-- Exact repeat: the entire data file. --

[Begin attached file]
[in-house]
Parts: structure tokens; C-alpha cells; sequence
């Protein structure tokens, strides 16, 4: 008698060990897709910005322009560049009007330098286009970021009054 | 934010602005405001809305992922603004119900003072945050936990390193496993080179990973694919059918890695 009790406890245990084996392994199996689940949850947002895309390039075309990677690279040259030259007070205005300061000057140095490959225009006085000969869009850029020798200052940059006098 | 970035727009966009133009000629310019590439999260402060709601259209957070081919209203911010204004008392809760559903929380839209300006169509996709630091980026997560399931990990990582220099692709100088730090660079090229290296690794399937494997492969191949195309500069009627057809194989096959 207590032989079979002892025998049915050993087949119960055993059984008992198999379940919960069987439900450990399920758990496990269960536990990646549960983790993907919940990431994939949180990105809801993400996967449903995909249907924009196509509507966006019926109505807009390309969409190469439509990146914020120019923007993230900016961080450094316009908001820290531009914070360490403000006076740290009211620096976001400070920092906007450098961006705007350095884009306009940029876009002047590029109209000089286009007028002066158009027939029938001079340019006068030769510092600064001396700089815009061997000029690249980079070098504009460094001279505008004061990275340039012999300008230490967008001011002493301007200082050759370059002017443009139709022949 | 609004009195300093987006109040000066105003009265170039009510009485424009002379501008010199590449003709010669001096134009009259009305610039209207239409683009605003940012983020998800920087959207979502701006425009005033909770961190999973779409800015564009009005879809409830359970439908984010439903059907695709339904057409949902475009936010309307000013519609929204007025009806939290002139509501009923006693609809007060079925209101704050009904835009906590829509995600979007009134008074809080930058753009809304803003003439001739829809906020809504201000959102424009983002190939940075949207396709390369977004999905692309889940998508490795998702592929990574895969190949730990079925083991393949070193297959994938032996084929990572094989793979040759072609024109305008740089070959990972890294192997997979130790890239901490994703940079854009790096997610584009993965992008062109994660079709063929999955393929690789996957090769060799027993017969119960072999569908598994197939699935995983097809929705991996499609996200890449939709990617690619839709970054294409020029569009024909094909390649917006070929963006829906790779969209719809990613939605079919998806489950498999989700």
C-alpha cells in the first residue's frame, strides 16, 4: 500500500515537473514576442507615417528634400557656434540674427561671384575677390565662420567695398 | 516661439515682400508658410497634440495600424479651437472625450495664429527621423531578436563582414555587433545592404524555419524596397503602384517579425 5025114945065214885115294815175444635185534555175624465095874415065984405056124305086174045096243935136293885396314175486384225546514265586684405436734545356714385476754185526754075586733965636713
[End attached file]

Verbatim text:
[in-house]
Parts: structure tokens; C-alpha cells; sequence
């Protein structure tokens, strides 16, 4: 008698060990897709910005322009560049009007330098286009970021009054 | 934010602005405001809305992922603004119900003072945050936990390193496993080179990973694919059918890695 009790406890245990084996392994199996689940949850947002895309390039075309990677690279040259030259007070205005300061000057140095490959225009006085000969869009850029020798200052940059006098 | 970035727009966009133009000629310019590439999260402060709601259209957070081919209203911010204004008392809760559903929380839209300006169509996709630091980026997560399931990990990582220099692709100088730090660079090229290296690794399937494997492969191949195309500069009627057809194989096959 207590032989079979002892025998049915050993087949119960055993059984008992198999379940919960069987439900450990399920758990496990269960536990990646549960983790993907919940990431994939949180990105809801993400996967449903995909249907924009196509509507966006019926109505807009390309969409190469439509990146914020120019923007993230900016961080450094316009908001820290531009914070360490403000006076740290009211620096976001400070920092906007450098961006705007350095884009306009940029876009002047590029109209000089286009007028002066158009027939029938001079340019006068030769510092600064001396700089815009061997000029690249980079070098504009460094001279505008004061990275340039012999300008230490967008001011002493301007200082050759370059002017443009139709022949 | 609004009195300093987006109040000066105003009265170039009510009485424009002379501008010199590449003709010669001096134009009259009305610039209207239409683009605003940012983020998800920087959207979502701006425009005033909770961190999973779409800015564009009005879809409830359970439908984010439903059907695709339904057409949902475009936010309307000013519609929204007025009806939290002139509501009923006693609809007060079925209101704050009904835009906590829509995600979007009134008074809080930058753009809304803003003439001739829809906020809504201000959102424009983002190939940075949207396709390369977004999905692309889940998508490795998702592929990574895969190949730990079925083991393949070193297959994938032996084929990572094989793979040759072609024109305008740089070959990972890294192997997979130790890239901490994703940079854009790096997610584009993965992008062109994660079709063929999955393929690789996957090769060799027993017969119960072999569908598994197939699935995983097809929705991996499609996200890449939709990617690619839709970054294409020029569009024909094909390649917006070929963006829906790779969209719809990613939605079919998806489950498999989700």
C-alpha cells in the first residue's frame, strides 16, 4: 500500500515537473514576442507615417528634400557656434540674427561671384575677390565662420567695398 | 516661439515682400508658410497634440495600424479651437472625450495664429527621423531578436563582414555587433545592404524555419524596397503602384517579425 5025114945065214885115294815175444635185534555175624465095874415065984405056124305086174045096243935136293885396314175486384225546514265586684405436734545356714385476754185526754075586733965636713